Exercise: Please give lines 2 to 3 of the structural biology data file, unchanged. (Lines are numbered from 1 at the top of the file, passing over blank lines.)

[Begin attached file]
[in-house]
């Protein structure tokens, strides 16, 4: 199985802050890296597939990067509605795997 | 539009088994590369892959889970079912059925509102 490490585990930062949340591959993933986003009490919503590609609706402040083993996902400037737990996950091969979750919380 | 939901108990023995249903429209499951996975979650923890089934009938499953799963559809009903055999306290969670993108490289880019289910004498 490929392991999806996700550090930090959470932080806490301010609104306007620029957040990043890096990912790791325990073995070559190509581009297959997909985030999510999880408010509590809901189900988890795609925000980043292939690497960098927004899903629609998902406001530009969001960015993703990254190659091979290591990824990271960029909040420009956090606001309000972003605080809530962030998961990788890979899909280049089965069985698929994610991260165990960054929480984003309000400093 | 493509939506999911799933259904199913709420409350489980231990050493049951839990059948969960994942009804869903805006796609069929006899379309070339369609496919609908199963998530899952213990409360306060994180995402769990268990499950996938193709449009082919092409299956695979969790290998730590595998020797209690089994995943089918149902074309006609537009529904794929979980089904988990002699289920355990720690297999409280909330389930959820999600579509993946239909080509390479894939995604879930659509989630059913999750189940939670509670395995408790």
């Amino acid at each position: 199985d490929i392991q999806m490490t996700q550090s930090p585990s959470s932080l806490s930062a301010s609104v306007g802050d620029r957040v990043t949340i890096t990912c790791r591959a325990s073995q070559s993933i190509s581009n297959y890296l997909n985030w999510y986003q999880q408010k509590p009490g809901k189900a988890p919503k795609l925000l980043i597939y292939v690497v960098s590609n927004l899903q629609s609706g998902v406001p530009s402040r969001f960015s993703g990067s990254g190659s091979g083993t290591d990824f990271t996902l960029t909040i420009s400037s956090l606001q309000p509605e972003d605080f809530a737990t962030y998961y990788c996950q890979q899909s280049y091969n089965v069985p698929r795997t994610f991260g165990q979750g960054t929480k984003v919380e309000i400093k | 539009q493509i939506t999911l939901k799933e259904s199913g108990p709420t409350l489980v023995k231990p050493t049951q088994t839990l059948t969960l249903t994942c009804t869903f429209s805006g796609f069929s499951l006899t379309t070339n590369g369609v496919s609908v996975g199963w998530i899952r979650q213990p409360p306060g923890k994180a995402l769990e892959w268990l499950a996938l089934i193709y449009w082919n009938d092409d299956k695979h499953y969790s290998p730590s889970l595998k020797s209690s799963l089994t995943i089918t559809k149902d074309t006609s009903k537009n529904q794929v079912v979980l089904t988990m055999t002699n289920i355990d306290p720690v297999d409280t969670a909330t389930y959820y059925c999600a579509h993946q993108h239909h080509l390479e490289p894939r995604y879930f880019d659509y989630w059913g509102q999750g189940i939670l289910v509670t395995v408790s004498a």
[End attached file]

């Protein structure tokens, strides 16, 4: 199985802050890296597939990067509605795997 | 539009088994590369892959889970079912059925509102 490490585990930062949340591959993933986003009490919503590609609706402040083993996902400037737990996950091969979750919380 | 939901108990023995249903429209499951996975979650923890089934009938499953799963559809009903055999306290969670993108490289880019289910004498 490929392991999806996700550090930090959470932080806490301010609104306007620029957040990043890096990912790791325990073995070559190509581009297959997909985030999510999880408010509590809901189900988890795609925000980043292939690497960098927004899903629609998902406001530009969001960015993703990254190659091979290591990824990271960029909040420009956090606001309000972003605080809530962030998961990788890979899909280049089965069985698929994610991260165990960054929480984003309000400093 | 493509939506999911799933259904199913709420409350489980231990050493049951839990059948969960994942009804869903805006796609069929006899379309070339369609496919609908199963998530899952213990409360306060994180995402769990268990499950996938193709449009082919092409299956695979969790290998730590595998020797209690089994995943089918149902074309006609537009529904794929979980089904988990002699289920355990720690297999409280909330389930959820999600579509993946239909080509390479894939995604879930659509989630059913999750189940939670509670395995408790």
């Amino acid at each position: 199985d490929i392991q999806m490490t996700q550090s930090p585990s959470s932080l806490s930062a301010s609104v306007g802050d620029r957040v990043t949340i890096t990912c790791r591959a325990s073995q070559s993933i190509s581009n297959y890296l997909n985030w999510y986003q999880q408010k509590p009490g809901k189900a988890p919503k795609l925000l980043i597939y292939v690497v960098s590609n927004l899903q629609s609706g998902v406001p530009s402040r969001f960015s993703g990067s990254g190659s091979g083993t290591d990824f990271t996902l960029t909040i420009s400037s956090l606001q309000p509605e972003d605080f809530a737990t962030y998961y990788c996950q890979q899909s280049y091969n089965v069985p698929r795997t994610f991260g165990q979750g960054t929480k984003v919380e309000i400093k | 539009q493509i939506t999911l939901k799933e259904s199913g108990p709420t409350l489980v023995k231990p050493t049951q088994t839990l059948t969960l249903t994942c009804t869903f429209s805006g796609f069929s499951l006899t379309t070339n590369g369609v496919s609908v996975g199963w998530i899952r979650q213990p409360p306060g923890k994180a995402l769990e892959w268990l499950a996938l089934i193709y449009w082919n009938d092409d299956k695979h499953y969790s290998p730590s889970l595998k020797s209690s799963l089994t995943i089918t559809k149902d074309t006609s009903k537009n529904q794929v079912v979980l089904t988990m055999t002699n289920i355990d306290p720690v297999d409280t969670a909330t389930y959820y059925c999600a579509h993946q993108h239909h080509l390479e490289p894939r995604y879930f880019d659509y989630w059913g509102q999750g189940i939670l289910v509670t395995v408790s004498a």